However, in most instances, general 13A socket outlets need RCD protection, as do any 16A or 32A sockets (whether single or 3 phase).

As the more serious issue of no RCD protection for supplies to portable outdoor equipment would be a better place to consider a C2, we agree with the guidance set out in BPG4 – Electrical Safety First Best Practise Guide 4 – EICRs.

This basically states that, in general, sockets without RCD protection would be considered a C3 – Improvement Recommended. This is more serious and would be coded a C2 -Potentially Dangerous in instances where portable outdoor equipment could be used from that circuit.

From a domestic point of view, we would consider no RCD on upstairs sockets as a C3 – Improvement Recommended issue, whilst an outdoor socket with no RCD for additional protection would be more serious and hence a C2. Obviously the increased risk of a fatal shock whilst outside in contact with ‘true earth’ presents a much higher risk.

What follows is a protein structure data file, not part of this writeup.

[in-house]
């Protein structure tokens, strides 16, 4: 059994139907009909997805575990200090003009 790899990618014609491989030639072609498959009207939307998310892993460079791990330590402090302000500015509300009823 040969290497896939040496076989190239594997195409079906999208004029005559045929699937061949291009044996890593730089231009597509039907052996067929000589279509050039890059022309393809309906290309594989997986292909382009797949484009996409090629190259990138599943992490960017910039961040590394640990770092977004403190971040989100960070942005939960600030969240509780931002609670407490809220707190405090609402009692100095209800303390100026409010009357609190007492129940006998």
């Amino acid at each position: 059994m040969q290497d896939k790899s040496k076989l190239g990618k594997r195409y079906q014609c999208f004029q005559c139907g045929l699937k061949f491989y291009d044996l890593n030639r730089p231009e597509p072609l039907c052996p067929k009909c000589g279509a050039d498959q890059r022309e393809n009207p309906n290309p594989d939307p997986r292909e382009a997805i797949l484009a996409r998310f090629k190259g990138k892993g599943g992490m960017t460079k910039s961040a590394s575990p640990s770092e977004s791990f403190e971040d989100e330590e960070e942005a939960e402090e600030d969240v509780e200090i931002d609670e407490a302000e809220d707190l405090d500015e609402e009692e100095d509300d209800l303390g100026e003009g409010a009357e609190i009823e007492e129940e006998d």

In this instance, a 4th storey flat is unlikely to be using their sockets to power a lawnmower. A socket outlet within a detached shed or garage on the other hand, may be a much higher risk of being used for something which may involve using power outdoors.

A commercial EICR will have to consider similar risks in the sense that certain sockets powering semi-permanent fixed equipment may not have a particularly high risk attached to it’s use. A socket outlet in a sports centre or even a medical centre has a completely different risk. (Certainly with regards medical properties as these have their own set of additional rules under the Special Locations sections)

Socket Circuits Protected by RCBOs. Note this method involves using a lot of separate RCBOs on larger installations. It does however, offer the greatest protection whilst maintaining ability to isolate faults so they don’t affect further circuits

5.12.3 – For Cables Concealed In Walls At A Depth Of Less Than 50mm

This is a particular inspection which has 2 strong opposing viewpoints. It doesn’t help that these opposing viewpoints are from the 2 main industry publications on EICR coding, this being the Best Practice Guide 4 & also NAPIT’s Codebreaker Book.

Both publications are from industry leading bodies and are both thorough and concise on their advice, written by experts in the field.

We choose to follow the advice set out in best practice guide 4, however that does not mean that I would necessarily argue that the advice from NAPIT is wrong. It’s just a different viewpoint.